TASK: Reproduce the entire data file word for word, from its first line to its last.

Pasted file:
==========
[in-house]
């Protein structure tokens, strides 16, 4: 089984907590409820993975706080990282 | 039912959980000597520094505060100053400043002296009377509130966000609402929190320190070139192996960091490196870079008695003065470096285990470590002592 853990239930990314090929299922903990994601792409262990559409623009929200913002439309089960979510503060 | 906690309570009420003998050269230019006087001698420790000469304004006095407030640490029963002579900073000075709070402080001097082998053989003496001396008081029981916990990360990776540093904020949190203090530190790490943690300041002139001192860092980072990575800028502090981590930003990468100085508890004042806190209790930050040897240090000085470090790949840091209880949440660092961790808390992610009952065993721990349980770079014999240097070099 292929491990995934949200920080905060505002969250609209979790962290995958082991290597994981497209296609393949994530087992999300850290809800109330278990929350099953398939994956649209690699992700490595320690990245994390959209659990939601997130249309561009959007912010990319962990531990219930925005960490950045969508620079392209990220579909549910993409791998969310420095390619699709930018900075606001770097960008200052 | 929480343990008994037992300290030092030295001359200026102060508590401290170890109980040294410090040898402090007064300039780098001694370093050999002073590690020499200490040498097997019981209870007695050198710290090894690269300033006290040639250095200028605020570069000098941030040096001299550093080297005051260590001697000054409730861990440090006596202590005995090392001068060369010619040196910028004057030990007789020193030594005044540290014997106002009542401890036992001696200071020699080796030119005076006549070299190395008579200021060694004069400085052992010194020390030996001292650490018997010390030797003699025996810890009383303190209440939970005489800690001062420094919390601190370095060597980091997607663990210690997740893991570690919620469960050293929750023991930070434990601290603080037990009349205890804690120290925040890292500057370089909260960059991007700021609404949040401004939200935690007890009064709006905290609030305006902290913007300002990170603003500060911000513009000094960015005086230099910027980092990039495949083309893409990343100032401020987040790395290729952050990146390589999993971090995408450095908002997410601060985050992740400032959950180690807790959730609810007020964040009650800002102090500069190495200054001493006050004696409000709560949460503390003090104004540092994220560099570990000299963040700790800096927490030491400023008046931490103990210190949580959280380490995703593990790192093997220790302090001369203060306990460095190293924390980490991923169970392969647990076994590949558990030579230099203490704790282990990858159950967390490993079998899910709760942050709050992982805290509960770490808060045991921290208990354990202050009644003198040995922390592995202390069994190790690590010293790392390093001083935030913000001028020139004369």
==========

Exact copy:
[in-house]
């Protein structure tokens, strides 16, 4: 089984907590409820993975706080990282 | 039912959980000597520094505060100053400043002296009377509130966000609402929190320190070139192996960091490196870079008695003065470096285990470590002592 853990239930990314090929299922903990994601792409262990559409623009929200913002439309089960979510503060 | 906690309570009420003998050269230019006087001698420790000469304004006095407030640490029963002579900073000075709070402080001097082998053989003496001396008081029981916990990360990776540093904020949190203090530190790490943690300041002139001192860092980072990575800028502090981590930003990468100085508890004042806190209790930050040897240090000085470090790949840091209880949440660092961790808390992610009952065993721990349980770079014999240097070099 292929491990995934949200920080905060505002969250609209979790962290995958082991290597994981497209296609393949994530087992999300850290809800109330278990929350099953398939994956649209690699992700490595320690990245994390959209659990939601997130249309561009959007912010990319962990531990219930925005960490950045969508620079392209990220579909549910993409791998969310420095390619699709930018900075606001770097960008200052 | 929480343990008994037992300290030092030295001359200026102060508590401290170890109980040294410090040898402090007064300039780098001694370093050999002073590690020499200490040498097997019981209870007695050198710290090894690269300033006290040639250095200028605020570069000098941030040096001299550093080297005051260590001697000054409730861990440090006596202590005995090392001068060369010619040196910028004057030990007789020193030594005044540290014997106002009542401890036992001696200071020699080796030119005076006549070299190395008579200021060694004069400085052992010194020390030996001292650490018997010390030797003699025996810890009383303190209440939970005489800690001062420094919390601190370095060597980091997607663990210690997740893991570690919620469960050293929750023991930070434990601290603080037990009349205890804690120290925040890292500057370089909260960059991007700021609404949040401004939200935690007890009064709006905290609030305006902290913007300002990170603003500060911000513009000094960015005086230099910027980092990039495949083309893409990343100032401020987040790395290729952050990146390589999993971090995408450095908002997410601060985050992740400032959950180690807790959730609810007020964040009650800002102090500069190495200054001493006050004696409000709560949460503390003090104004540092994220560099570990000299963040700790800096927490030491400023008046931490103990210190949580959280380490995703593990790192093997220790302090001369203060306990460095190293924390980490991923169970392969647990076994590949558990030579230099203490704790282990990858159950967390490993079998899910709760942050709050992982805290509960770490808060045991921290208990354990202050009644003198040995922390592995202390069994190790690590010293790392390093001083935030913000001028020139004369």